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Discussion in 'DVD' started by Charlie O., Jan 19, 2004.
Is there a downside in using an all region DVD player to play PAL DVDs on a NTSC television?
Well, there's at least one problem inherent in the PAL format itself, which is that films are usually sped up by a bit over 4%. Many viewers find this intolerable, while many others aren't bothered at all. As for the conversion process itself, it usually isn't perfect. PAL has more vertical resolution than NTSC, so it has to have this excess resolution downconverted to NTSC resolution (much like watching an anamorphic DVD on a set that cannot take advantage of the additional resolution). This downconversion often doesn't look very pleasing, giving some often obvious artifacts on horizontal lines (brick walls, car grills, etc.).
So when a player converts PAL it doesn't correct the speed? Since we're on the topic, what bad things happen if you convert NTSC into PAL?
Since PAL is 50 Hz and NTSC is 60 Hz, players that convert NTSC to PAL have to filter out 10 of the 60 frames each second. NTSC can already seem a little bit jittery due to 3:2 pulldown, and the NTSC-PAL conversion makes matters a whole lot worse. In fact, I think that some (casual) European viewers with incorrect player settings (PAL instead of Multi*) think the conversion artifacts are artifacts inherent to the NTSC standard.
* Of course, if you have a PAL-only TV you can't use the Multi-setting
I recently watched my first PAL/Region 2 title - Kagemusha.
I only noticed the speedup on fast moving objects,such as flags,horses,when people run.
IMHO its noticeable but not distracting.The slight speedup is worth it - becuase its a amazing film.
I think most people notice it in voices. I've never had a problem with it. There were a couple of times I thought voices where a little higher but after comparing with an R1 version I couldn't tell the difference.
Some companies compensated for PAL speedup in the Audio. LOTR: EE PAL dvd is one example.
The audio is pitch corrected. It still runs at the wrong speed.
Just to get a sense of proportion on this. For donkey's years (indeed, since TV was introduced) people watched movies on PAL TVs without any worry. However, when DVDs came along, someone whispered 'PAL speed up' into people's ears. Whereupon a lot of people suddenly decided they could detect it (in reality, speed up is no worse than it was on TV programmes they'd been happily watching for years). I'm prepared to accept that a very small minority of people genuinely detected speedup all along, but most people don't notice it at all or only noticed if they really looked (and listened) for it. What I'm trying to say is just forget about speed-up, number of lines, colour hues, etc, and just sit back and enjoy what you're watching.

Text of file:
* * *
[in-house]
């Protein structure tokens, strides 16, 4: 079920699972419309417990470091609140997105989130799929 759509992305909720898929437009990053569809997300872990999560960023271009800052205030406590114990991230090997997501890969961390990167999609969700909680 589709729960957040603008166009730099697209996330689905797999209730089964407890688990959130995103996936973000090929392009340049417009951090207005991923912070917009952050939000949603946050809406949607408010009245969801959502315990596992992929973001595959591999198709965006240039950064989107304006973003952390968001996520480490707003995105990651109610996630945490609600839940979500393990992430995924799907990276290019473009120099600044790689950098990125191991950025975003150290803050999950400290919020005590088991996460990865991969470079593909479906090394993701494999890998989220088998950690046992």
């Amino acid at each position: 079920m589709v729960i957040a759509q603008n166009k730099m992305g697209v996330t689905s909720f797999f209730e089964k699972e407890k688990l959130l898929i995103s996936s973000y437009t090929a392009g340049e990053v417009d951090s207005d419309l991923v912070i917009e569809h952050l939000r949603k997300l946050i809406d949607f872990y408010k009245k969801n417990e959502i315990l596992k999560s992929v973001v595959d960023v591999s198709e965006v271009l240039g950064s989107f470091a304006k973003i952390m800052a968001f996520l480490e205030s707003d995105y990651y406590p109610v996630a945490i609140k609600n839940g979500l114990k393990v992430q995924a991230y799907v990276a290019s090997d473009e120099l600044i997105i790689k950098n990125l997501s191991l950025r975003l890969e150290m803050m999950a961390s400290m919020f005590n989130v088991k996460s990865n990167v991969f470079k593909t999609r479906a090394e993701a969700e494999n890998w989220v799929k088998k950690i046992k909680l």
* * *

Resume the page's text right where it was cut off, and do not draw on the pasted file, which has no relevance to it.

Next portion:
Quite correct, Andrew.. (although the "someone whispered 'PAL speed up' into people's ears." gave me a laugh. How delightfully insidious.) I'll completely echo your enjoy what you're watching sentiments.
The point is simple though, if it bothers you, buy whatever serves you best.
Just thirding the above - I've been watching movies in PAL for 20 years in the UK and had never heard of PAL speedup. Now, I've been in the USA for 4 years watching movies in NTSC that I'm familiar with from the UK and have never, never noticed any difference.
I'm sure it does exist but personally I've never noticed it and it you have then you must have Batfink ears
I have to respectfully disagree with you guys, but hey, to each their own ! I don't think the speedup is that noticeable with spoken dialogue, but with music it is VERY noticeable. I have a CD player with pitch control that allows to vary the speed of playback. If you speed up a song you are familiar with by 4%, believe me, you would notice the difference, even without bat ears !
I personally sold my UK edition of Predator Special Edition because I couldn't handle the speedup on the background music. I thought Alan Silvestri wrote a great score that set the mood for the film effectively, but it just didn't sound right to me when speed up. The picture looked great, though !
If they really wanted to, could they make a DVD player that slowed down PAL discs. The software I use on my computer to watch DVDs has an option to do so.
A little off-topic, but in these days of cheap computer parts and convergence, the HTPC is the way to go for the best region-free DVD viewing. Not only can you get full resolution of either NTSC or PAL (with an HDTV-capable TV/monitor/projector), but with a simple freeware program, your movies are automatically clocked at the proper speed for NTSC or PAL, video or film. The downside is that it can get damn complicated to set up.
My Cyberhome CH-500 does no such thing, and I don't recall reading about such a feature.
Damin: There were a bunch of posts here and elsewhere that touted the perfect PAL->NTSC conversion of the CH-DVD500, although the company sadly did nothing to promote this feature. I had one until I went the HTPC route. For the $50 I spent at Best Buy (before it was yanked), it was decent. It did have a progressive-scan problem, but there were some firmware releases that may hav fixed it. These guys have a whole forum section dedicated to Cyberhome.
Does the PAL speed up and all the conversions set backs affect video game consoles such as PS2 and X-Box?
That had nothing to do with adjusting for PAL speedup though. The CH500 does great PAL/NTSC conversion, as does the Toshiba SD 3900, among others. When you read that, don't think it has hardware that slows it down, it doesn't. That statement means that it correctly letterboxes anamorphic PAL video, something that very few players do (actually 'did' would make more sense, more and more players that do both PAL and NTSC do them correctly now that chipsets have changed.)
I don't know about the XBox, but the PS2 can't convert PAL, so it's a non-issue.
The Xbox will.